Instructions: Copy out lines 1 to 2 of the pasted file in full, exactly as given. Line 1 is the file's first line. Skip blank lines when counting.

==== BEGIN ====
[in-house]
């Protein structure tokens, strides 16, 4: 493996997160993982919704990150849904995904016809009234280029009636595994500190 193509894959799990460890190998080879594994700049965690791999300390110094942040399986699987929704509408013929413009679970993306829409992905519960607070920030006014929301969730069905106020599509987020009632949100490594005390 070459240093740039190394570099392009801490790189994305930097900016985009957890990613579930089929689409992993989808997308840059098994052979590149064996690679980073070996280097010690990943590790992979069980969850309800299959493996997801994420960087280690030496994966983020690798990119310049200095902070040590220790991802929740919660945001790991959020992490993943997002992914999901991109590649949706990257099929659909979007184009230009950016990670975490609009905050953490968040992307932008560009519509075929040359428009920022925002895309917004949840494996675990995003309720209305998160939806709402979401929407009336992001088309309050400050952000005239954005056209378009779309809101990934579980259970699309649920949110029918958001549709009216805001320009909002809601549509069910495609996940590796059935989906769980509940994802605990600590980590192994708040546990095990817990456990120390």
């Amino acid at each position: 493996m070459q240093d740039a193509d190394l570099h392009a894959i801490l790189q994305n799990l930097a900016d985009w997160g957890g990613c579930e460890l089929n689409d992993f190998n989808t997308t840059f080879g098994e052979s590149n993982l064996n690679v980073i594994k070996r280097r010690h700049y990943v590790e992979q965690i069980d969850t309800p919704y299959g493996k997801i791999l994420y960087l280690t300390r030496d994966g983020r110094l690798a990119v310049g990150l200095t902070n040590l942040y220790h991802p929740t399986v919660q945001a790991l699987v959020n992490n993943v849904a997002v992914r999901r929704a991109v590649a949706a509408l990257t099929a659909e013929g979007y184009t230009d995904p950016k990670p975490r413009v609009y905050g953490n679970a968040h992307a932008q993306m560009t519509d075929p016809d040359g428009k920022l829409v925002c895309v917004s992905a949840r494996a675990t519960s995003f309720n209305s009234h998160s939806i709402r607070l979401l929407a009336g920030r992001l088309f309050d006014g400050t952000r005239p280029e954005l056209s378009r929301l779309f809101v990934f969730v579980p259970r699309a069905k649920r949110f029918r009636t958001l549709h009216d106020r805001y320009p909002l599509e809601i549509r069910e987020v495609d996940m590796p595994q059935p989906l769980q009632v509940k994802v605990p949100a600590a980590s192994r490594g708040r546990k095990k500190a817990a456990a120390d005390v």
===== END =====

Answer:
[in-house]
């Protein structure tokens, strides 16, 4: 493996997160993982919704990150849904995904016809009234280029009636595994500190 193509894959799990460890190998080879594994700049965690791999300390110094942040399986699987929704509408013929413009679970993306829409992905519960607070920030006014929301969730069905106020599509987020009632949100490594005390 070459240093740039190394570099392009801490790189994305930097900016985009957890990613579930089929689409992993989808997308840059098994052979590149064996690679980073070996280097010690990943590790992979069980969850309800299959493996997801994420960087280690030496994966983020690798990119310049200095902070040590220790991802929740919660945001790991959020992490993943997002992914999901991109590649949706990257099929659909979007184009230009950016990670975490609009905050953490968040992307932008560009519509075929040359428009920022925002895309917004949840494996675990995003309720209305998160939806709402979401929407009336992001088309309050400050952000005239954005056209378009779309809101990934579980259970699309649920949110029918958001549709009216805001320009909002809601549509069910495609996940590796059935989906769980509940994802605990600590980590192994708040546990095990817990456990120390």